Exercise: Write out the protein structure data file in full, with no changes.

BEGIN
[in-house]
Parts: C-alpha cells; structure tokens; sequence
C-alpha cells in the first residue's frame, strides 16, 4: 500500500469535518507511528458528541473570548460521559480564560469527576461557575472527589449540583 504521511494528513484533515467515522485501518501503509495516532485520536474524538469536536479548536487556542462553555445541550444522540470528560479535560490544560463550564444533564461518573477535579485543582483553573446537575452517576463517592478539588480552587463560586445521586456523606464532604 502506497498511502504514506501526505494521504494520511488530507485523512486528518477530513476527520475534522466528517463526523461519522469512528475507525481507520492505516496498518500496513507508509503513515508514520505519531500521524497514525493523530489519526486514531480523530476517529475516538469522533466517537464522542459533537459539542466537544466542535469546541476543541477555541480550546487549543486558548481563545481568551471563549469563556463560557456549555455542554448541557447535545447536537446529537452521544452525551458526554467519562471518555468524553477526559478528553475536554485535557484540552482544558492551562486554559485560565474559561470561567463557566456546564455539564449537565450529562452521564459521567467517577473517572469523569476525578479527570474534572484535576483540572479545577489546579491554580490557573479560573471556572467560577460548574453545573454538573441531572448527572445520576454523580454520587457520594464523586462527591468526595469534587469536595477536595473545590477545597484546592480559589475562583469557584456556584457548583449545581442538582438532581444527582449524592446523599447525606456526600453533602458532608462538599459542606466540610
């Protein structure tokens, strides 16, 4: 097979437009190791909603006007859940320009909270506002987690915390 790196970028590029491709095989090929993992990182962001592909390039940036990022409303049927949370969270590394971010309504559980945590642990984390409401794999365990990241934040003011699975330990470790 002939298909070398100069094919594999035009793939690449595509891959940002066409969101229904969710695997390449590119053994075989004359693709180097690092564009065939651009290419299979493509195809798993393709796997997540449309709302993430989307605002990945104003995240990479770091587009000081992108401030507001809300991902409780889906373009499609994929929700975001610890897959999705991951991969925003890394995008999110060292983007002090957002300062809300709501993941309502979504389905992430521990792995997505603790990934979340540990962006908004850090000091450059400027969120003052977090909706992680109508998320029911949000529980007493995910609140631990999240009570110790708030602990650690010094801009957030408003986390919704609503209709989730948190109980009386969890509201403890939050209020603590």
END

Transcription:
[in-house]
Parts: C-alpha cells; structure tokens; sequence
C-alpha cells in the first residue's frame, strides 16, 4: 500500500469535518507511528458528541473570548460521559480564560469527576461557575472527589449540583 504521511494528513484533515467515522485501518501503509495516532485520536474524538469536536479548536487556542462553555445541550444522540470528560479535560490544560463550564444533564461518573477535579485543582483553573446537575452517576463517592478539588480552587463560586445521586456523606464532604 502506497498511502504514506501526505494521504494520511488530507485523512486528518477530513476527520475534522466528517463526523461519522469512528475507525481507520492505516496498518500496513507508509503513515508514520505519531500521524497514525493523530489519526486514531480523530476517529475516538469522533466517537464522542459533537459539542466537544466542535469546541476543541477555541480550546487549543486558548481563545481568551471563549469563556463560557456549555455542554448541557447535545447536537446529537452521544452525551458526554467519562471518555468524553477526559478528553475536554485535557484540552482544558492551562486554559485560565474559561470561567463557566456546564455539564449537565450529562452521564459521567467517577473517572469523569476525578479527570474534572484535576483540572479545577489546579491554580490557573479560573471556572467560577460548574453545573454538573441531572448527572445520576454523580454520587457520594464523586462527591468526595469534587469536595477536595473545590477545597484546592480559589475562583469557584456556584457548583449545581442538582438532581444527582449524592446523599447525606456526600453533602458532608462538599459542606466540610
């Protein structure tokens, strides 16, 4: 097979437009190791909603006007859940320009909270506002987690915390 790196970028590029491709095989090929993992990182962001592909390039940036990022409303049927949370969270590394971010309504559980945590642990984390409401794999365990990241934040003011699975330990470790 002939298909070398100069094919594999035009793939690449595509891959940002066409969101229904969710695997390449590119053994075989004359693709180097690092564009065939651009290419299979493509195809798993393709796997997540449309709302993430989307605002990945104003995240990479770091587009000081992108401030507001809300991902409780889906373009499609994929929700975001610890897959999705991951991969925003890394995008999110060292983007002090957002300062809300709501993941309502979504389905992430521990792995997505603790990934979340540990962006908004850090000091450059400027969120003052977090909706992680109508998320029911949000529980007493995910609140631990999240009570110790708030602990650690010094801009957030408003986390919704609503209709989730948190109980009386969890509201403890939050209020603590």